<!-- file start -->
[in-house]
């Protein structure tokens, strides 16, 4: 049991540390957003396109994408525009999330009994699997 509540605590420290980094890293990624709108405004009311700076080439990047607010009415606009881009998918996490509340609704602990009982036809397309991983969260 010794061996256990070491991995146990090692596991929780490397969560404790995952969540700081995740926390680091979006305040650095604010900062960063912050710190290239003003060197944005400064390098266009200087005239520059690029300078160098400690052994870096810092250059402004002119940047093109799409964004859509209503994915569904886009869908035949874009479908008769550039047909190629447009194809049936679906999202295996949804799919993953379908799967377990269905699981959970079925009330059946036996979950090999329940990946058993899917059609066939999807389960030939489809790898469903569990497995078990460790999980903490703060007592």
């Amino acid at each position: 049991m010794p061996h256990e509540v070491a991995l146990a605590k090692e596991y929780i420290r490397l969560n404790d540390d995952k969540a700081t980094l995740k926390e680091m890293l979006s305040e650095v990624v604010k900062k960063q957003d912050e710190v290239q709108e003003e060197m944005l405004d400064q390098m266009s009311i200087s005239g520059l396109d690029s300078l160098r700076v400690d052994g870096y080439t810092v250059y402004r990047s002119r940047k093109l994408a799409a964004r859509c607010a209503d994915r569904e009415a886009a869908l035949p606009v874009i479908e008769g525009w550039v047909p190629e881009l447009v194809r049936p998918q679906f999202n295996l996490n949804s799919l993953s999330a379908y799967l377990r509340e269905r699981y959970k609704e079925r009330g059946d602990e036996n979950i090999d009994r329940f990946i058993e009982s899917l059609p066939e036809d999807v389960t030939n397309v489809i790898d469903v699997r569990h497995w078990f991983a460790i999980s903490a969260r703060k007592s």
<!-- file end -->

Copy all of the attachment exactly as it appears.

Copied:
[in-house]
């Protein structure tokens, strides 16, 4: 049991540390957003396109994408525009999330009994699997 509540605590420290980094890293990624709108405004009311700076080439990047607010009415606009881009998918996490509340609704602990009982036809397309991983969260 010794061996256990070491991995146990090692596991929780490397969560404790995952969540700081995740926390680091979006305040650095604010900062960063912050710190290239003003060197944005400064390098266009200087005239520059690029300078160098400690052994870096810092250059402004002119940047093109799409964004859509209503994915569904886009869908035949874009479908008769550039047909190629447009194809049936679906999202295996949804799919993953379908799967377990269905699981959970079925009330059946036996979950090999329940990946058993899917059609066939999807389960030939489809790898469903569990497995078990460790999980903490703060007592």
């Amino acid at each position: 049991m010794p061996h256990e509540v070491a991995l146990a605590k090692e596991y929780i420290r490397l969560n404790d540390d995952k969540a700081t980094l995740k926390e680091m890293l979006s305040e650095v990624v604010k900062k960063q957003d912050e710190v290239q709108e003003e060197m944005l405004d400064q390098m266009s009311i200087s005239g520059l396109d690029s300078l160098r700076v400690d052994g870096y080439t810092v250059y402004r990047s002119r940047k093109l994408a799409a964004r859509c607010a209503d994915r569904e009415a886009a869908l035949p606009v874009i479908e008769g525009w550039v047909p190629e881009l447009v194809r049936p998918q679906f999202n295996l996490n949804s799919l993953s999330a379908y799967l377990r509340e269905r699981y959970k609704e079925r009330g059946d602990e036996n979950i090999d009994r329940f990946i058993e009982s899917l059609p066939e036809d999807v389960t030939n397309v489809i790898d469903v699997r569990h497995w078990f991983a460790i999980s903490a969260r703060k007592s």